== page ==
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Acrylic Medium Sizing Test For Oil Paint

February 19, 2011

I’ve written a couple of posts in the past regarding tests I’ve made for sizing paper (it applies to canvas also) before painting on it with oils. One article dealt with using shellac and another with hide glue (aka Rabbit skin glue.) Here I would like to mention another option of using acrylic medium as a sizing barrier. My preferred brand is Golden’s GAC100 and that’s what I’ll be demonstrating here. The coats are applied without thinning with water.

On the left you can see a very thin sheet of paper taped down to a sheet of plastic. On one side I’ve placed two coats of GAC100, and on the right is four coats. After this sufficiently dried for about a day, I applied some oil to both sides. On the top is a strip of refined linseed oil by itself. Below that is a strip of Paynes Gray paint by LeFranc, and Cinnabar Green from Sennelier. I chose these two since they happen to be a bit oily as is from the tube and both use safflower oil. You can also see that the 4 coats of medium is more glossy than 2 coats in the picture on the right.

After only a minute or so, I held this paper up to a window and could immediately see that the oil strip on the top of the 2 coat side is already starting to penetrate into the paper (light spots.) I can’t really see any penetration from the paint oil, but that might just be because of the pigment or the amount of oil being used. Even a day later the 4 coat side showed no penetration at all, even from a generous amount of linseed oil.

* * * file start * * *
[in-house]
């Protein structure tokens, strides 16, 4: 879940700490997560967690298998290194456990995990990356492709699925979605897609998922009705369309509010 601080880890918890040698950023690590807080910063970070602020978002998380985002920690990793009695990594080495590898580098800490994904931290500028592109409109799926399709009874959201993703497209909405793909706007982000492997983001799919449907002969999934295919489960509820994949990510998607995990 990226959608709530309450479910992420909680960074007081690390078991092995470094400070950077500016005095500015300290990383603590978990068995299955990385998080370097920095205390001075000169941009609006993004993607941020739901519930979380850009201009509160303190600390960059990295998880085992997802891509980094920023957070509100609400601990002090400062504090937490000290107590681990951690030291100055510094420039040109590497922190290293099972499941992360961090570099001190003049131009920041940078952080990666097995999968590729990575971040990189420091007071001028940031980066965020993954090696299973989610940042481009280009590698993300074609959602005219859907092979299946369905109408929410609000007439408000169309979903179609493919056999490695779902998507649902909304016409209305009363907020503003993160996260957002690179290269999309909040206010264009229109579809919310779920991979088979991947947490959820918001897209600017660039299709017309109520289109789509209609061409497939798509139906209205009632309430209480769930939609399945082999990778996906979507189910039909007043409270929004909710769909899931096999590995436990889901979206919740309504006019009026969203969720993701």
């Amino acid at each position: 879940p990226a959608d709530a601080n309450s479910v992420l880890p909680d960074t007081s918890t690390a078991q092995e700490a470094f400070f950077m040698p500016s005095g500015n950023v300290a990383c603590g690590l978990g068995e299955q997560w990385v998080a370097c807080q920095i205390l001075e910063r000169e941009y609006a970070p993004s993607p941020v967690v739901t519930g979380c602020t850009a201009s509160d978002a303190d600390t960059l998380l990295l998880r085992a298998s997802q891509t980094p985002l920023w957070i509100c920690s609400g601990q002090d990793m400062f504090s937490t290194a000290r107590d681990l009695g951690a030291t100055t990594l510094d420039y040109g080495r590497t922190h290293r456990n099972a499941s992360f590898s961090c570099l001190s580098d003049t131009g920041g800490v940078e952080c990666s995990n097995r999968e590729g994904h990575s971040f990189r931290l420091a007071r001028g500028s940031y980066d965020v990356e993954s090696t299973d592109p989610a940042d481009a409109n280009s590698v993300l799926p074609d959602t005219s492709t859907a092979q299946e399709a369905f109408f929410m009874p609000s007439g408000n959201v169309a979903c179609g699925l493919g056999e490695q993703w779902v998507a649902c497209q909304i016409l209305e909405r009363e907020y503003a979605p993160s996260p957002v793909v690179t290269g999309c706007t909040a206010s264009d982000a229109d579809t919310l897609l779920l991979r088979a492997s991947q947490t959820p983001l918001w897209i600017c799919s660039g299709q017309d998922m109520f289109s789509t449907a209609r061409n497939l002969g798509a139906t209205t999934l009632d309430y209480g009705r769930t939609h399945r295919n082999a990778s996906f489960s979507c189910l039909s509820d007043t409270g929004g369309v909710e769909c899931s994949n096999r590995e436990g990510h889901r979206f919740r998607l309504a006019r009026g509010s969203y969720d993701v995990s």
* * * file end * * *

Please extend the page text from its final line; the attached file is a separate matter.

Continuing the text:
The conclusion I gain from this test is to use at least 4 coats of acrylic medium as a proper sizing layer. If you only want the sizing barrier itself, then use 4 coats of that, or you could use 2 coats followed by 2 primer coats of an acrylic “gesso.” Golden specifically recommends their GAC100 as the best medium to use for sizing instead of other acrylic mediums which don’t prevent the oil penetration as well. In addition they also mention protecting against“surface induced discoloration” that might occur from the substrate itself to damage or stain the paint surface. 4 coats of primer alone would protect against oil penetration but not S.I.D.

These sizing coats work fine but are a bit slick for the first layer of oil paint. What I’ve done to remedy that is apply a thin coat of oil paint first of whatever color I wish, even white. I’d suggest using a linseed oil base paint for that layer instead of safflower or poppy since it’s a stronger oil. If you use a primer then that won’t be necessary. One tip to note is that an acrylic primer has a grittiness that can be brutal on brushes, so using 4 coats of sizing instead will avoid that problem.

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